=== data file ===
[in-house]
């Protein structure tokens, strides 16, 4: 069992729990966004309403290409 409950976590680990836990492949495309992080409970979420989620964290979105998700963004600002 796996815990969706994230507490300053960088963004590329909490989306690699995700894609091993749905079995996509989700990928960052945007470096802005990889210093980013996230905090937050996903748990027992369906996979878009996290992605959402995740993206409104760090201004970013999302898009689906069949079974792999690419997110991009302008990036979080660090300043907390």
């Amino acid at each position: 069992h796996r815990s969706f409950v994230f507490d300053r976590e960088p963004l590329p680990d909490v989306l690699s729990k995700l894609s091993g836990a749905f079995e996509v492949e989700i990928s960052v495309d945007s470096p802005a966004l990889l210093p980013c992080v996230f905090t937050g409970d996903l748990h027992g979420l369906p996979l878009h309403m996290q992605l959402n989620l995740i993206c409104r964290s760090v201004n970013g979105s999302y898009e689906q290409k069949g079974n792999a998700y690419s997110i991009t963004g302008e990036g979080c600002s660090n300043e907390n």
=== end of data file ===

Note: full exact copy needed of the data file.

[in-house]
């Protein structure tokens, strides 16, 4: 069992729990966004309403290409 409950976590680990836990492949495309992080409970979420989620964290979105998700963004600002 796996815990969706994230507490300053960088963004590329909490989306690699995700894609091993749905079995996509989700990928960052945007470096802005990889210093980013996230905090937050996903748990027992369906996979878009996290992605959402995740993206409104760090201004970013999302898009689906069949079974792999690419997110991009302008990036979080660090300043907390």
């Amino acid at each position: 069992h796996r815990s969706f409950v994230f507490d300053r976590e960088p963004l590329p680990d909490v989306l690699s729990k995700l894609s091993g836990a749905f079995e996509v492949e989700i990928s960052v495309d945007s470096p802005a966004l990889l210093p980013c992080v996230f905090t937050g409970d996903l748990h027992g979420l369906p996979l878009h309403m996290q992605l959402n989620l995740i993206c409104r964290s760090v201004n970013g979105s999302y898009e689906q290409k069949g079974n792999a998700y690419s997110i991009t963004g302008e990036g979080c600002s660090n300043e907390n």